The Latter-day Saints have come marching into Denver, but some are hipper than others
The Fundamentalist Church of Jesus Christ of Latter-day Saints has gotten off to a rousing start in 2012 — the year of the alleged Apocalypse. County officials across Colorado report receiving numerous mailings from the FLDS, otherwise known as that crazy Mormon sect led by super-creepy imprisoned polygamist Warren Jeffs. The mailings — sent priority mail, United States Postal Service, for about $6 each — come from Vaughan Taylor, who's with Jeffs's FLDS Church in Colorado City, Arizona; within each mailer are individual envelopes addressed to each county commissioner, the county attorney and the sheriff. Most are a couple of pages of "revelation" given to Jeffs; "Thus Saith Jesus Christ to the Leaders in Governing Powers, Also to All Peoples of the Nation of United States of America, My Own Word of Full Power Soon to Take Full Way of Cleansing Power Upon All in This Nation if You Repent Not" was one recent title. Some have a theme — abortion; don't ask, don't tell — while others are just general calls to awakening. But the last was a book that's 149 pages long, one county manager reports. And the mailers conveniently include a price list if a county wants to order reprints.
Still, the FLDS would have to sell a lot of reprints to cover the cost of the large advertisements that appeared in the Denver Post and half a dozen other major newspapers around the country this past weekend, warning that the Lord is coming very soon. In those ads, the FLDS appears to report that Christ revealed his impending arrival to Jeffs on December 27 in Palestine, Texas, where Jeffs is serving a life sentence for sexually assaulting two of his underage brides.
It reads, in part: "I, who am of the full Godhood power over world, even of my Father, Elohim, who is my Eternal Father, saith Jesus Christ, your Lord and Holy Savior, Son Ahman; who redeemed all mankind from the grave, to lift each up by my power over death unto life in the holy resurrection; I say to all nations...Repent ye; now be of full humbling; all peoples shall be humbled in full way; as I send full judgments."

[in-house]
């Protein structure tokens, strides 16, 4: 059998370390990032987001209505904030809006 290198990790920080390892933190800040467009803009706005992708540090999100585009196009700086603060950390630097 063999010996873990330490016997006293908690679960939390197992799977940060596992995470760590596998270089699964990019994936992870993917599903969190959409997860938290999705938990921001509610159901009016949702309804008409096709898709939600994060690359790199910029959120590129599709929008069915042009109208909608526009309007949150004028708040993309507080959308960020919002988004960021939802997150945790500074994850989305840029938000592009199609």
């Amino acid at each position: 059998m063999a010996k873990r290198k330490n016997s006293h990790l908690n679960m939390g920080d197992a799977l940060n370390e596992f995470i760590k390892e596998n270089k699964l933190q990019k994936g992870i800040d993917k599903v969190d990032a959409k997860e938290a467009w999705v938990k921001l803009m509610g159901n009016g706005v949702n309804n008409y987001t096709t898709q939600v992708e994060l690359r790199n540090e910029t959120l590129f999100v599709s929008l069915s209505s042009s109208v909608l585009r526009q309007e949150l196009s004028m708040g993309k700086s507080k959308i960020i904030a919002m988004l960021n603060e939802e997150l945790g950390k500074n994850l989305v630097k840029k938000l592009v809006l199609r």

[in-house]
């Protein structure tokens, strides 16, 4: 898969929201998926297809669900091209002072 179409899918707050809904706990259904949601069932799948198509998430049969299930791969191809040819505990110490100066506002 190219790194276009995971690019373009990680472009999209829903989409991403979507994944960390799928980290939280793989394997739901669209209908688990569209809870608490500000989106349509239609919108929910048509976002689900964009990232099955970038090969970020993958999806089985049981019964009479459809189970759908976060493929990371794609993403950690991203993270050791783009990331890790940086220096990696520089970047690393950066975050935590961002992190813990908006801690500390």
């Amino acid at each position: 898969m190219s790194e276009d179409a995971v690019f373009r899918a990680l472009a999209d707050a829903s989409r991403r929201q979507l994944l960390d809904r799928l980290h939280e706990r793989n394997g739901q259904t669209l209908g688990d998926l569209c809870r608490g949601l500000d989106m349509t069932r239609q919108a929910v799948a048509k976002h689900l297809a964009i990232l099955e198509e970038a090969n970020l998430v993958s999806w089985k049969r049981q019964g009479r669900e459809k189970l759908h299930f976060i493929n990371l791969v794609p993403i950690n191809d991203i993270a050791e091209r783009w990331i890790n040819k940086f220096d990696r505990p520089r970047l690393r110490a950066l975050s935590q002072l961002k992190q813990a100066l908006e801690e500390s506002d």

Which doesn't make a lot of sense, but it still made more sense than the overkill of another Mormon-related ad that appeared in the Post on Friday: a two full page-plus wrap-around billboard for The Book of Mormon. The musical, penned by Colorado boys and South Park creators Trey Parker and Matt Stone, opens in Denver on August 14, the first stop on a much-anticipated road tour. So anticipated that no advertising may have been necessary: Tickets for the two-and-a-half-week run sold out within hours. In fact, many would-be theater-goers were left feeling a little apocalyptically despondent themselves since the Denver Center's online ticketing system essentially shut down due to demand — returning to functionality only after the performances were all sold out. Salvation, it seems, will have to come in the form of ticket gouging on Stub Hub. And yes, just a day later, there were already dozens of Mormon tickets for sale online, ranging in price from $500 to $600 apiece. (While scalping is illegal in Denver, cyberspace extends well beyond city limits. Thanks, Denver Attractions, for handling that so well.)
It will be interesting to see whether there is the same amount of interest in another Mormon, Republican presidential candidate Mitt Romney, when Colorado's Republican caucuses roll around on February 7. Romney lost South Carolina to Newt Gingrich, despite the fact that Gingrich has had more wives than Romney (yes, we know, aside from Jeffs, the LDS church gave up polygamy a century ago). But Colorado has a significant LDS population because of its proximity to Utah.
Scene and heard: Will Rick Santorum stay in the race long enough to see Colorado? The New Yorker just ran a piece on how Dan Savage saved the then-senator with his campaign to come up with a sex act named "santorum." Butt, seriously, folks...
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